Disclosure: I work for a marketing firm. While I have no formal education in marketing or business and would never claim to be an “expert”, working in online marketing for two companies over the last four years has taught me a lot. This series will explore the marketing strategies I will use to promote my upcoming novel. Also, I know free stock photos are lame. I’ll get my own legit photo for this series at some point, I promise.
Telling people that I work in online marketing typically induces one of two reactions in people. Either, “holy crap, how could you work in such a scummy, manipulative industry,” or “wow, marketing my work is so intimidating, where do I begin?”
If your first impression leans towards the former, then this series might not be for you. However, if you are a writer trying to become a published author, then you need to learn at least a little about how to market and promote your book. Even if you are fortunate enough to attract an agency or publisher, they will expect you to do most of the promotional legwork for your novel.
You can certainly rely solely on word-of-mouth to disseminate your work, and more power to you. But if you’re looking to turn your writing habit into any form of supplemental income, then marketing your novel is a must. Now then…
Where to Begin with Marketing a Novel?
That’s a great question, and the answer really depends on your needs and means as a marketer. The important thing to remember is that using only one channel to promote your work will likely not be very successful. A solid marketing strategy includes several different types of marketing through several different channels, such as:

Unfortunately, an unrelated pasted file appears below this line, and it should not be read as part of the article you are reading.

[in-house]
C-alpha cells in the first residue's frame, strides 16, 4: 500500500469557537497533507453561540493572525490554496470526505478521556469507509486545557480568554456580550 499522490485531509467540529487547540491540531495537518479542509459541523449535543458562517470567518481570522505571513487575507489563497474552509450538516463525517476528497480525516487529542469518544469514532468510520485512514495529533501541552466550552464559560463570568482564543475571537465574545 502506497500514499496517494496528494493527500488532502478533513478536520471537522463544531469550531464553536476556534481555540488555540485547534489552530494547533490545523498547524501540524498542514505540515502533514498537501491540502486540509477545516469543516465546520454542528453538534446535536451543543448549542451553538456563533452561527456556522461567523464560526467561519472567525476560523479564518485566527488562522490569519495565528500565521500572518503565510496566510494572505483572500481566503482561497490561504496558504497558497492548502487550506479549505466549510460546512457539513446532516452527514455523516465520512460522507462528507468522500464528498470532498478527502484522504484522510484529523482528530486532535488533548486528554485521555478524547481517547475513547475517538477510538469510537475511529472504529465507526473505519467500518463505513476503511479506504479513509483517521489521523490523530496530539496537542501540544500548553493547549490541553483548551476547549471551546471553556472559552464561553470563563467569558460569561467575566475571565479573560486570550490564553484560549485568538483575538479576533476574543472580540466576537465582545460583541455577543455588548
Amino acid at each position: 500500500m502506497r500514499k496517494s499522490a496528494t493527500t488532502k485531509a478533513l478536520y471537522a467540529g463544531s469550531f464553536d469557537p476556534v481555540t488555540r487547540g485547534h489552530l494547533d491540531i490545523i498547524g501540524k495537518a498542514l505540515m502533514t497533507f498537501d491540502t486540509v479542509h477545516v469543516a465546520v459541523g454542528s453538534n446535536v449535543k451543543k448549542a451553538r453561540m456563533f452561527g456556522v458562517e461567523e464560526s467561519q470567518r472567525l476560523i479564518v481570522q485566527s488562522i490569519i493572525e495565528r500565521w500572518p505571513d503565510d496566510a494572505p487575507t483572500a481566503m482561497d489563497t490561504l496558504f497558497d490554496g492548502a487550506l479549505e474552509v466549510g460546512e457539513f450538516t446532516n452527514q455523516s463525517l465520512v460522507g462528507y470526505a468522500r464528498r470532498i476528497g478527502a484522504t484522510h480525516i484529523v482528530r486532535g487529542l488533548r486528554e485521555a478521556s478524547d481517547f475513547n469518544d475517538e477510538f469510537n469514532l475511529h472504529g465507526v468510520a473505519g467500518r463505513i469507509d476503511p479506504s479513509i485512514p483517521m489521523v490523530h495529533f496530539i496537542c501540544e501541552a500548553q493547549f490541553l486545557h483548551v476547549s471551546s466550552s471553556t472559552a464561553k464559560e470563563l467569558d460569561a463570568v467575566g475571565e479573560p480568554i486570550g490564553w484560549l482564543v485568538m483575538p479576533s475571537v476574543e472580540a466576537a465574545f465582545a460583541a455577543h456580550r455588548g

- press releases
- email newsletters to subscribers
- paid ads
- content marketing
- search engine optimization
- public videos
- social media posts
- social media direct messages
You will note that all of the above except one (events/conventions) are a form of digital or online marketing. As writers, it’s not likely that we will go door-to-door across our hometowns trying to sell copies of our books (although that’s not unheard of). Most of our promotion and selling will occur online. I will provide basic explanations of each of these forms of marketing as this series moves along, but let’s start at the first important distinction.
Direct versus Indirect Marketing
Despite the jargon, the weird brand names, and the vast library of articles, blogs and newsletters about it, online marketing really boils down to two main avenues: Direct Marketing and Indirect Marketing.
Traditional marketing principles will insist that “direct marketing is an advertising strategy that physically deals and communicates with the consumer” with marketing methods including “telemarketing, subscriptions and fliers.” (Reference.com)
With the advent of the Information Age, however, this definition has expanded and become much more fluid.
Direct Marketing is any form of communication in which you are addressing a specific person or group of people. It also implies that you are enticing these people to take a specific action. Sending an email newsletter to a small list of subscribers is direct marketing, because you know exactly who is receiving your communication.
The goal of direct marketing should be to encourage an ongoing dialogue with your most loyal customers or readers — the people who are most likely to actually pay for your work. The main benefit of this strategy is its specificity. You can foster a personal relationship with a specific person (or group of people) through consistent, personal messages and discussions.